- On Monday the 16th of July a launch event was held for the new Greater Manchester Adult Mental Health Service User Network.
- Professionals talked about the wonderful work and strategies that are being put in place and operationalized
- However, what we wish to convey is that there are still too many people being failed by the current mental health system
- We call for services to be guided by the principles of care more so than control
On Monday the 16th of July a launch event was held for the new Greater Manchester Adult Mental Health Service User Network. This event brought together policy makers, professionals (experts by occupation) and services users (experts by experience) with a view to facilitating conversations between these different groups. Presentations were given by each of the groups.
Andy Burnham (Manchester’s current Mayor of Greater Manchester) and Jon Rouse (Chief Officer for the greater Manchester Health and Social Care Partnership) talked from the position of policy makers in the local area and the opportunities afforded by the current Devo Manchester agenda. Professionals talked about the wonderful work and strategies that are being put in place and operationalized. In taking these slices of good will and thoughtful strategy, one could be led to believe that we are on the brink of meeting the needs of those who utilise and access mental health and wellbeing services in the local region. Such a view was easily dispelled however when hearing how individuals (invited speakers and members of the audience) had truly experienced their encounters with mental health services.
Before continuing we want to be clear that we do not wish to discount the abundance of excellent work that services and professionals engage in. What we do however wish to convey is that there are still too many people being failed by the current mental health system. At the Manchester Institute of Education members of the counselling psychology group recently completed a piece of research alongside a local service user group. This is some of what these individuals shared with us:
When relationships were traumatic and unhelpful
“It felt like I was going into a garage with your car and saying ‘my car’s broke’ then them saying, ‘oh we’ll fix it’ and you asking what it is and them saying, ‘we’ll fix it but we won’t tell you what’s wrong with it’. So that left me in the dark”.
“He [the psychiatrist] made me feel small, he made me feel frightened”.
“It [being in hospital] was just like oh my god this is not treatment, this is abuse. It was just horrendous, it really was”.
When relationships were transformative and helpful
“I knew I could tell her stuff, trust her and that she would use the information in the right way. That she wasn’t going to cause me any harm. I felt safe with her”
“He [the ward psychiatrist] listened to what I was saying, he took everything very slowly, he went at my pace, listened to my concerns and to any worries I had about side effects. If I wanted to come off a medication because of the side effects he was there. If I needed help with sleep, he’d say ‘right we’ll find a way around to help you’.”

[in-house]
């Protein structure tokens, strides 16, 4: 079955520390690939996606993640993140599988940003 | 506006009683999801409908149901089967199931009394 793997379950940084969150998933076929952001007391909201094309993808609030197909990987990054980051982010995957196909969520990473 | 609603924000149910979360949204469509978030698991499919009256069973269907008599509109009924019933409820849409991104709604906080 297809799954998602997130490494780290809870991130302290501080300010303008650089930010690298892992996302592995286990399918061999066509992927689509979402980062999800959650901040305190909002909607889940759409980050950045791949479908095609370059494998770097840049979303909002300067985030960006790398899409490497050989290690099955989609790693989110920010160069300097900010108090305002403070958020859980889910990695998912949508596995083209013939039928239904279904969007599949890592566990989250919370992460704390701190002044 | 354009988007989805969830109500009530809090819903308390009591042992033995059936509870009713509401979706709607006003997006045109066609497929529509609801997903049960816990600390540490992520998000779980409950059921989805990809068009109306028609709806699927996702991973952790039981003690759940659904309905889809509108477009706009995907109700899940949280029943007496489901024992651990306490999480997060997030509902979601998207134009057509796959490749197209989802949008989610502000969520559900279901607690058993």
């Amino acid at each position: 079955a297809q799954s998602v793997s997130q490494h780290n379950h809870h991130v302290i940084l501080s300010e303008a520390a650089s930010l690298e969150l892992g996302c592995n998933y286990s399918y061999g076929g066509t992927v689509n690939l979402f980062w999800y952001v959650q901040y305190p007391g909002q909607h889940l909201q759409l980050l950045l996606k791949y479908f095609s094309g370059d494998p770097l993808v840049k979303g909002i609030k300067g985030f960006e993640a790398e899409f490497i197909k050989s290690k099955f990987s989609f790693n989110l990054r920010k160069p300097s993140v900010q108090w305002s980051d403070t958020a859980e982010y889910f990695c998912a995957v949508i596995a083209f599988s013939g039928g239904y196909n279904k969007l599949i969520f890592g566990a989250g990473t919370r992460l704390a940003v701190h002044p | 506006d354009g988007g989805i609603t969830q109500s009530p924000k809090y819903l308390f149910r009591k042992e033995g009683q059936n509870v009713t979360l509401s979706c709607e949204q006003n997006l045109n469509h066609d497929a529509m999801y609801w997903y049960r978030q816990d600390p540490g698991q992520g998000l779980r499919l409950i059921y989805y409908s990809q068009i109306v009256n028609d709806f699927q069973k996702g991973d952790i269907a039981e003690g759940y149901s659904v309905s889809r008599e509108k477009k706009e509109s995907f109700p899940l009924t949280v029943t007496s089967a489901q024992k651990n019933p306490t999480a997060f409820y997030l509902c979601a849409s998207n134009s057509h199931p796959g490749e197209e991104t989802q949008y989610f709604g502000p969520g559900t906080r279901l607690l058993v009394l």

Finally, one individual described eating with staff and them showing him an attitude of respect. When asked how this made him feel, he said:
“Well, like a human being, I was an equal, I wasn’t just a patient”.
So what do we conclude from our research?
Well, fundamentally the individuals we talked to described wanting to be treated as humans and not as animals. We therefore call for services to be guided by the principles of care more so than control. We recommend that services and professionals reflect upon how individuals might experience their power in relationships and whether they feel safe within them. Although time and resources may hinder such engagement with individuals, for the people we talked to, these principles are fundamental to therapeutic work, rather than optional luxury goods. Maybe, if you haven’t already accessed this kind of support (many people will have), consider how you would wish to be treated if you do ever find yourself seeking support from a mental health service/professional and such a view might seem obvious.
We are sure that some readers will reflect upon this and say, ‘Yes, yes. We’ve heard this all before’. There is a resonance between our views and the work of the original humanistic psychologists such as Abraham Maslow and Carl Rogers who, during the 1950s and 60s, promoted the view that that individuals needed to be treated as ‘whole’ people, rather than a series of diagnostic criteria. You may even see similar themes in popular culture, with the humanistic work of the neurologist Oliver Sacks’ being populised in the film ‘Awakenings’ and Ken Kesey’s critical view of 1960s psychiatry in America within ‘One flew over the cuckoo’s nest’. And, if you do see similarities, then that is the point. This is not a new view and yet it has pervaded the world of mental health for too long. Devolution has the potential to encourage new ways of working, and it is great to see the good will of policy makers and professionals at events such as the Greater Manchester Adult Mental Health Service User Network launch. Let’s not have it stop there though. Let’s see mental health provision have its own awakening and nip in the bud any chance of a remake of ‘One flew over the cuckoo’s nest: a Mancunian tale’. In doing so, it’s time to truly listen to, take seriously and act upon the words of those individuals who use mental health services.